In recent years, a body of publications in the microbiology field has challenged all previous knowledge of how antibiotics kill bacteria.
In the last few decades, scientists have come to attribute an immunological explanation to many cancers.
Throughout the 179th annual meeting of the American Association for the Advancement of Science, Northeastern faculty led presentations highlighting their work to address real-world challenges in areas ranging from health to technology to sustainability.
Just as the name implies, complex systems are difficult to tease apart. An organism’s genome, a biochemical reaction, or even a social network all contain many interdependent components—and changing any one of them can have pervasive effects on all the others.
There are more than 3,000 species of termites in the world, all living in social colonies with distinct hierarchies.
Sometimes it’s easier to just see something rather than have someone try to explain it.
When assistant professor of biology James Monaghan was an undergraduate, he hung a life-size inflatable Spiderman from the ceiling of his dorm room.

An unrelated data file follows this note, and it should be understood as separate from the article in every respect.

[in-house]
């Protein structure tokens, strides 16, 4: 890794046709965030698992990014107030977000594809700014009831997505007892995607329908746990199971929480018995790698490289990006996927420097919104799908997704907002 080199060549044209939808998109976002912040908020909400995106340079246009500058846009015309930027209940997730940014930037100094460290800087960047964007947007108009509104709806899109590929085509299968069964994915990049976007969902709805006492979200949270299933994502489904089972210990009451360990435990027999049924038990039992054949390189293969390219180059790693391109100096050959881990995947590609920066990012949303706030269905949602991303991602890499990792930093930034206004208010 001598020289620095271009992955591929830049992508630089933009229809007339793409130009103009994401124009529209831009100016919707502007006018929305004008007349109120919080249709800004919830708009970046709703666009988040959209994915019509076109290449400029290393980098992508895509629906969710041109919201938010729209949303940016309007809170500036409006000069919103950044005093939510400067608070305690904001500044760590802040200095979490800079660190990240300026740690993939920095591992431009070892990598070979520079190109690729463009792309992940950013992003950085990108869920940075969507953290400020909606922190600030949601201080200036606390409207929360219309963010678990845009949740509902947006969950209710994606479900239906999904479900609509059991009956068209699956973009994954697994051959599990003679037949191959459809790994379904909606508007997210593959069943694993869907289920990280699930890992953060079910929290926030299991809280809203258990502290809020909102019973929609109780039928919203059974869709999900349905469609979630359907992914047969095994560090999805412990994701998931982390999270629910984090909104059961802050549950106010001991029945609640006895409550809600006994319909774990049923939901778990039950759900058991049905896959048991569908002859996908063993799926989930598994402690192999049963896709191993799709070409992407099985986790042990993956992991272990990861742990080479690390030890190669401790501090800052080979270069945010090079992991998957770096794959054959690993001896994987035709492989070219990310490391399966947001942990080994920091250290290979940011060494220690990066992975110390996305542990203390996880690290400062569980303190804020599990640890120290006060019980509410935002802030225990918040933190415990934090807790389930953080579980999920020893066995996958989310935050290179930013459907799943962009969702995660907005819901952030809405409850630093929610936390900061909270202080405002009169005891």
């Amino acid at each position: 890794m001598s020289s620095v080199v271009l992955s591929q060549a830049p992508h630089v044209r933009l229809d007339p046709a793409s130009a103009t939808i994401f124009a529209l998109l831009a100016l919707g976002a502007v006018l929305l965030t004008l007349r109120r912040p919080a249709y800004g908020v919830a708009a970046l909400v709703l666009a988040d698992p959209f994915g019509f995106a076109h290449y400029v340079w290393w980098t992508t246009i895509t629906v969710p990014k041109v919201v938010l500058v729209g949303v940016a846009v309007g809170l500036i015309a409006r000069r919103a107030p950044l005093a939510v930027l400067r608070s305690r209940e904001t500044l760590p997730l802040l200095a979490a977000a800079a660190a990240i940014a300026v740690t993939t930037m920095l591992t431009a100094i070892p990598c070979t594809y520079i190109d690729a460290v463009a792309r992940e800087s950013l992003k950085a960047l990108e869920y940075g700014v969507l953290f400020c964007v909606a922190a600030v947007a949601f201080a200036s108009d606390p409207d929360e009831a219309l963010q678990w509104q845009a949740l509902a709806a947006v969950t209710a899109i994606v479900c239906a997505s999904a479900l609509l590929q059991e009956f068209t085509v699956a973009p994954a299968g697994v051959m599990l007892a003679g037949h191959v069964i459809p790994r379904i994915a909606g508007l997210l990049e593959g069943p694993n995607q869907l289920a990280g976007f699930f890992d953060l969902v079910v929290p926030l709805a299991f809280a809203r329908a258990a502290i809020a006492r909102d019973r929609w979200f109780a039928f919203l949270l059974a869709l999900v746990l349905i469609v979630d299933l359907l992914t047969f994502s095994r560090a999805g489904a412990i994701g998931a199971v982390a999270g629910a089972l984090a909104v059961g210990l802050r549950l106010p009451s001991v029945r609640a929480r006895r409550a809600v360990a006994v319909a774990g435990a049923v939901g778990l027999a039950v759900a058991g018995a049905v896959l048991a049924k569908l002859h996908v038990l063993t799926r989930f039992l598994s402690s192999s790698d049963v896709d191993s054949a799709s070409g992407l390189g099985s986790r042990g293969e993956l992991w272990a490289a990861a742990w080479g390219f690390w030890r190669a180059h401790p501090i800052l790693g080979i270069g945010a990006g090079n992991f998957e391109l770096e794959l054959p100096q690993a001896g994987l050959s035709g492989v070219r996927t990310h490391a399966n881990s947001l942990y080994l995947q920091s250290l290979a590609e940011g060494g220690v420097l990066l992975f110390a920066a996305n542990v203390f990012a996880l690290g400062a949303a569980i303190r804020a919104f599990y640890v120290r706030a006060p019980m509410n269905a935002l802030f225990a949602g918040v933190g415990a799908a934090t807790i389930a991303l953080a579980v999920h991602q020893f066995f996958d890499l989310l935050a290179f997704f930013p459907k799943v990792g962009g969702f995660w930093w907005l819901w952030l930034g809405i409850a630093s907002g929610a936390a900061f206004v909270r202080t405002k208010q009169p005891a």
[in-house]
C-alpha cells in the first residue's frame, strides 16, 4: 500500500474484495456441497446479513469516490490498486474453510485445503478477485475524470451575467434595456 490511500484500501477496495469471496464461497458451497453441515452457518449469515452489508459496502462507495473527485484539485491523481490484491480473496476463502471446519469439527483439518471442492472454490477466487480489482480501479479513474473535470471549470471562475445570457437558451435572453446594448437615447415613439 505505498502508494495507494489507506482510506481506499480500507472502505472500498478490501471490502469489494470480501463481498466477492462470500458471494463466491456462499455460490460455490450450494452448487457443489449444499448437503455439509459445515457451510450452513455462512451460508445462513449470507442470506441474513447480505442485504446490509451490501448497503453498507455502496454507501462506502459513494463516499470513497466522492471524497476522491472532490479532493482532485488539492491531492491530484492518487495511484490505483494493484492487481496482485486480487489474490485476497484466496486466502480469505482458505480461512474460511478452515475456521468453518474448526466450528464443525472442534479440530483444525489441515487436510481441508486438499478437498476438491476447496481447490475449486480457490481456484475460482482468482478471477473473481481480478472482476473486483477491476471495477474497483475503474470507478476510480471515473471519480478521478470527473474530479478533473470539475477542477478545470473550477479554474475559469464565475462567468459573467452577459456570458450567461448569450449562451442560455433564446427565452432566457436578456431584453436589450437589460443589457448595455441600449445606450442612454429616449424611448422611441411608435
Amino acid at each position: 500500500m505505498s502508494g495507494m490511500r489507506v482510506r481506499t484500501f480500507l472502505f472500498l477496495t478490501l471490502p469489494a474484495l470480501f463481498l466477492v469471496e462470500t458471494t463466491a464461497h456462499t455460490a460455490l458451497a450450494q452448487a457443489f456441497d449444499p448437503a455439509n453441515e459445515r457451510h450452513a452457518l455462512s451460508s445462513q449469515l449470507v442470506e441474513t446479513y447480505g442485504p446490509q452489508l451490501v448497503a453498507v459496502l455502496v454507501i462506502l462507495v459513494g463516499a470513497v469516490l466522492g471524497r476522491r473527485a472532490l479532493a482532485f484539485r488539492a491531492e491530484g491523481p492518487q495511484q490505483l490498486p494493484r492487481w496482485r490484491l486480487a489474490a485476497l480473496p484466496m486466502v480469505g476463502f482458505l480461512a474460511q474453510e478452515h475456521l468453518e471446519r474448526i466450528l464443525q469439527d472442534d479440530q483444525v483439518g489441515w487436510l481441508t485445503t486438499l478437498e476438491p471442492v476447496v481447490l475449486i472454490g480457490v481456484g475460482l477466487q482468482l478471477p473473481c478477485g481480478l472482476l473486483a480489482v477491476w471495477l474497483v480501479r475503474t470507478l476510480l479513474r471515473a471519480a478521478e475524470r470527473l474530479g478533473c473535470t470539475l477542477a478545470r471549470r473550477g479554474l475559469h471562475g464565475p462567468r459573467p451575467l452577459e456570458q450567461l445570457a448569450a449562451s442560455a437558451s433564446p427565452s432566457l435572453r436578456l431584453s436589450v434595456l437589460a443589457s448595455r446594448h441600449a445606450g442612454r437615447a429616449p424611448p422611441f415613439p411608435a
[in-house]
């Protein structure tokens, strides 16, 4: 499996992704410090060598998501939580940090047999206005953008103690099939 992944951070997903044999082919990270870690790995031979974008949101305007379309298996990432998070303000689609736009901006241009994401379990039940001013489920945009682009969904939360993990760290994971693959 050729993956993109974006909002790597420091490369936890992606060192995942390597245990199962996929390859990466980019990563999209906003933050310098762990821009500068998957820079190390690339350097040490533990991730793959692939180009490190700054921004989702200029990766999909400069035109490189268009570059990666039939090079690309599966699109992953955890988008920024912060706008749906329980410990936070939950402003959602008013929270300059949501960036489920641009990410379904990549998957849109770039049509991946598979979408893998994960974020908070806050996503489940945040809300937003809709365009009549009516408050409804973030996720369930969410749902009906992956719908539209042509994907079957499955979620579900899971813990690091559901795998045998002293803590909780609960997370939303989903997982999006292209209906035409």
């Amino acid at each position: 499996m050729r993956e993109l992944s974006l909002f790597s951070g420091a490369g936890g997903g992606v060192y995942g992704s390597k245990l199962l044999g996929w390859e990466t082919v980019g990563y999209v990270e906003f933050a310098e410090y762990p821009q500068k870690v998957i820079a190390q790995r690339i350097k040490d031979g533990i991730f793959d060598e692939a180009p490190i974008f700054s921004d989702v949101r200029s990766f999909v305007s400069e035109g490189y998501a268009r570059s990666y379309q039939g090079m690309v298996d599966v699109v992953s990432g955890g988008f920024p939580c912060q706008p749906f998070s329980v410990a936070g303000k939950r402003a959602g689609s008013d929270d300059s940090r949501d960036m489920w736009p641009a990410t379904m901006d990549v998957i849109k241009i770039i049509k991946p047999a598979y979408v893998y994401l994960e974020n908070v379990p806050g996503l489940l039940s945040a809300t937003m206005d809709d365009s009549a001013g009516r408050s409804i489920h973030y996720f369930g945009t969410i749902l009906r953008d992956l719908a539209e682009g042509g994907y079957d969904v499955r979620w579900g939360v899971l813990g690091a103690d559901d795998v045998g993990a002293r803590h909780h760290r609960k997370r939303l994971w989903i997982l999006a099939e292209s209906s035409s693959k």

Northeastern fifth-year student Dessislava Bogoeva was born in Bulgaria and moved to the United States at age 10. Now she feels like she can call Germany her third home after taking advantage of several dynamic experiential learning opportunities in the western European nation.
Zombies versus Their Brain Snatchers. Sounds like the title of a Friday night made-for-TV movie. Or maybe a choose your own adventure book. Instead, this is the title of Parvathy Prasad’s poster on display in Curry Student Center during the Inquiries in Biology Poster Symposium.
Dr. James Monaghan, an assistant professor of regeneration biology at Northeastern University, has been studying the Mexican axolotl salamander’s amazing regenerative properties to discover the cellular and genetic basis of tissue regeneration — findings that could have a huge impact on regenerative medicine.